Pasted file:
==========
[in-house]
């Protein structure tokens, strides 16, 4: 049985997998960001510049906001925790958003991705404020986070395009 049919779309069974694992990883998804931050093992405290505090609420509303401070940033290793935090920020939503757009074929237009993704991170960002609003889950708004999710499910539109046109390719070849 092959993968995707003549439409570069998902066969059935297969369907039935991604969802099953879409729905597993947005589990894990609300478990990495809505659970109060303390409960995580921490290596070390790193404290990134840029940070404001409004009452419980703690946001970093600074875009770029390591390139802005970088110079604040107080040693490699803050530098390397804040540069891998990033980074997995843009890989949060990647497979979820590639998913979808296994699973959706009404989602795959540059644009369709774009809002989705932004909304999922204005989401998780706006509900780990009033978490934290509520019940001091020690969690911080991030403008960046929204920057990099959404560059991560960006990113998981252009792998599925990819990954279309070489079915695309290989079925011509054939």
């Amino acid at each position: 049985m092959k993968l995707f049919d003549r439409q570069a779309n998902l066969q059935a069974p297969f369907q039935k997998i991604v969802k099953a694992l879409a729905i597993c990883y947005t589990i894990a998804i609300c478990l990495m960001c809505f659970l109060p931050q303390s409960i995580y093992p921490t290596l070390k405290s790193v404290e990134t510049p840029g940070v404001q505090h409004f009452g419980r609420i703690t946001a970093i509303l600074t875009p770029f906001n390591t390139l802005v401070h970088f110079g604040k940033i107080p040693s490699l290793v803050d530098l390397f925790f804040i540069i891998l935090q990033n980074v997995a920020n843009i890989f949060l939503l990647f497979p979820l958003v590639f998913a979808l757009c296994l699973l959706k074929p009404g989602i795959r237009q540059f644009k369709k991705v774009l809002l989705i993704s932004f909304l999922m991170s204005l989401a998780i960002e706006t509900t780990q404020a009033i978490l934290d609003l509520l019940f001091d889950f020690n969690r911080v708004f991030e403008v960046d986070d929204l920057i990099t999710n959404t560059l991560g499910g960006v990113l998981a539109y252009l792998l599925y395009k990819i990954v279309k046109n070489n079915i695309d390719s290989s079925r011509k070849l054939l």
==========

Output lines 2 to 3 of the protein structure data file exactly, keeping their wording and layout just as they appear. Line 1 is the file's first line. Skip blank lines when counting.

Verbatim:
């Protein structure tokens, strides 16, 4: 049985997998960001510049906001925790958003991705404020986070395009 049919779309069974694992990883998804931050093992405290505090609420509303401070940033290793935090920020939503757009074929237009993704991170960002609003889950708004999710499910539109046109390719070849 092959993968995707003549439409570069998902066969059935297969369907039935991604969802099953879409729905597993947005589990894990609300478990990495809505659970109060303390409960995580921490290596070390790193404290990134840029940070404001409004009452419980703690946001970093600074875009770029390591390139802005970088110079604040107080040693490699803050530098390397804040540069891998990033980074997995843009890989949060990647497979979820590639998913979808296994699973959706009404989602795959540059644009369709774009809002989705932004909304999922204005989401998780706006509900780990009033978490934290509520019940001091020690969690911080991030403008960046929204920057990099959404560059991560960006990113998981252009792998599925990819990954279309070489079915695309290989079925011509054939």
């Amino acid at each position: 049985m092959k993968l995707f049919d003549r439409q570069a779309n998902l066969q059935a069974p297969f369907q039935k997998i991604v969802k099953a694992l879409a729905i597993c990883y947005t589990i894990a998804i609300c478990l990495m960001c809505f659970l109060p931050q303390s409960i995580y093992p921490t290596l070390k405290s790193v404290e990134t510049p840029g940070v404001q505090h409004f009452g419980r609420i703690t946001a970093i509303l600074t875009p770029f906001n390591t390139l802005v401070h970088f110079g604040k940033i107080p040693s490699l290793v803050d530098l390397f925790f804040i540069i891998l935090q990033n980074v997995a920020n843009i890989f949060l939503l990647f497979p979820l958003v590639f998913a979808l757009c296994l699973l959706k074929p009404g989602i795959r237009q540059f644009k369709k991705v774009l809002l989705i993704s932004f909304l999922m991170s204005l989401a998780i960002e706006t509900t780990q404020a009033i978490l934290d609003l509520l019940f001091d889950f020690n969690r911080v708004f991030e403008v960046d986070d929204l920057i990099t999710n959404t560059l991560g499910g960006v990113l998981a539109y252009l792998l599925y395009k990819i990954v279309k046109n070489n079915i695309d390719s290989s079925r011509k070849l054939l």